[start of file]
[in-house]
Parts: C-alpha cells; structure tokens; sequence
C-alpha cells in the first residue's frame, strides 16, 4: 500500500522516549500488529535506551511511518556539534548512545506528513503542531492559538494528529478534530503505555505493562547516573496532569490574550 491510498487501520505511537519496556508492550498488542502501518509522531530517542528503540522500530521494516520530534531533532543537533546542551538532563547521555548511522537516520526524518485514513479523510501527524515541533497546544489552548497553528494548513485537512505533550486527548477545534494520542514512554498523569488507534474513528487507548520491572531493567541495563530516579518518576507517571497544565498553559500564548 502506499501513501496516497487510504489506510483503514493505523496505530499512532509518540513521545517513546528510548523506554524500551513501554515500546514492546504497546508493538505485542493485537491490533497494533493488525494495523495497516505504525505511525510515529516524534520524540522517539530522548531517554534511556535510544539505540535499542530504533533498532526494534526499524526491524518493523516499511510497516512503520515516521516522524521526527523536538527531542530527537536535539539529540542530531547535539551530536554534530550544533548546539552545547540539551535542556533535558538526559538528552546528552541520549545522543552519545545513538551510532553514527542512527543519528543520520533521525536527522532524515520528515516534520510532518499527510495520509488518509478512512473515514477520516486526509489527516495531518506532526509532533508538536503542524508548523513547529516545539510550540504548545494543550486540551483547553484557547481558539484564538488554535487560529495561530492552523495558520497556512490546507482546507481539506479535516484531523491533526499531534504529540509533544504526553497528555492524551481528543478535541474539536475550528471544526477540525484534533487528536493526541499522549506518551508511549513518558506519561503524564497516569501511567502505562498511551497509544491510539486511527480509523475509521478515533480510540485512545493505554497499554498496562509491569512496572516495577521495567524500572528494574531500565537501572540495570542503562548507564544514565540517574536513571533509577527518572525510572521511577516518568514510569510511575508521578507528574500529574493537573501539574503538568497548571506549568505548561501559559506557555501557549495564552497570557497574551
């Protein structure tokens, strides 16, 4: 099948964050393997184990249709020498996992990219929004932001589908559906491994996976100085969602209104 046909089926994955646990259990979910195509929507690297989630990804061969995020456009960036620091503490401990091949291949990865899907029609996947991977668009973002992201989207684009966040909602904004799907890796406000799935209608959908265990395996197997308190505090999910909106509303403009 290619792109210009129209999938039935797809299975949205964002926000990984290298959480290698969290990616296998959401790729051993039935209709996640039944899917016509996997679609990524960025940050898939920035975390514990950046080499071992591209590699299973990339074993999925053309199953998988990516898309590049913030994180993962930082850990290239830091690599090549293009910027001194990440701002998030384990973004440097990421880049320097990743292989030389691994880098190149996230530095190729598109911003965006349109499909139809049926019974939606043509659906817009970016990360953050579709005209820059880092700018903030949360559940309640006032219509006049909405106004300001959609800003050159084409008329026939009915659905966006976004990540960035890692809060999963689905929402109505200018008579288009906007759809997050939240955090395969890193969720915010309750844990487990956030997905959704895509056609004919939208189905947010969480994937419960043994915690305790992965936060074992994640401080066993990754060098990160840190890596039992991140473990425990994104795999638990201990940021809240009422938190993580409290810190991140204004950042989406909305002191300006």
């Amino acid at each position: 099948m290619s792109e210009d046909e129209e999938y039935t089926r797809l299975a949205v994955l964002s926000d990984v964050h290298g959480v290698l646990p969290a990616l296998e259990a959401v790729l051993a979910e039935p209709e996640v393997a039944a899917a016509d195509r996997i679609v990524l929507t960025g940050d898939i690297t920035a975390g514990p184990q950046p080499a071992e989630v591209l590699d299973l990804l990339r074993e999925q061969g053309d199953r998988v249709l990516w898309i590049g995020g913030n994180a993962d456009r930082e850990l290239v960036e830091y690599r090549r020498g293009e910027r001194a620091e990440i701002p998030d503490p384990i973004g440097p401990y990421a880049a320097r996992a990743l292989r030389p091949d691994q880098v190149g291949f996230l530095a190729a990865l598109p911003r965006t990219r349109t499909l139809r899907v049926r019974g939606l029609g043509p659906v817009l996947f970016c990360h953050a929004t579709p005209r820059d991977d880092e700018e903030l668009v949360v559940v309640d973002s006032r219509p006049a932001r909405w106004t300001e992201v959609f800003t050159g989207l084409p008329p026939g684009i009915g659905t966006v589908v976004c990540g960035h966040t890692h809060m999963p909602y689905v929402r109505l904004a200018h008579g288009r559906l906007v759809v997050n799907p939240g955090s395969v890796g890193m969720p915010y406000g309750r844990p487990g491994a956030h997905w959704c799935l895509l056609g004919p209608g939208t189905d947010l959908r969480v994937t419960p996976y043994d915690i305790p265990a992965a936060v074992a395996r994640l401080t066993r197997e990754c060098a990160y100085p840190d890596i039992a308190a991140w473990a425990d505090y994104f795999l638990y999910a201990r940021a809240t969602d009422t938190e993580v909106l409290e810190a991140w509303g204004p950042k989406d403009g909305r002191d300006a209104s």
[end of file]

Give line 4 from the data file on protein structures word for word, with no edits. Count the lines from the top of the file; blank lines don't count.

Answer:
């Protein structure tokens, strides 16, 4: 099948964050393997184990249709020498996992990219929004932001589908559906491994996976100085969602209104 046909089926994955646990259990979910195509929507690297989630990804061969995020456009960036620091503490401990091949291949990865899907029609996947991977668009973002992201989207684009966040909602904004799907890796406000799935209608959908265990395996197997308190505090999910909106509303403009 290619792109210009129209999938039935797809299975949205964002926000990984290298959480290698969290990616296998959401790729051993039935209709996640039944899917016509996997679609990524960025940050898939920035975390514990950046080499071992591209590699299973990339074993999925053309199953998988990516898309590049913030994180993962930082850990290239830091690599090549293009910027001194990440701002998030384990973004440097990421880049320097990743292989030389691994880098190149996230530095190729598109911003965006349109499909139809049926019974939606043509659906817009970016990360953050579709005209820059880092700018903030949360559940309640006032219509006049909405106004300001959609800003050159084409008329026939009915659905966006976004990540960035890692809060999963689905929402109505200018008579288009906007759809997050939240955090395969890193969720915010309750844990487990956030997905959704895509056609004919939208189905947010969480994937419960043994915690305790992965936060074992994640401080066993990754060098990160840190890596039992991140473990425990994104795999638990201990940021809240009422938190993580409290810190991140204004950042989406909305002191300006």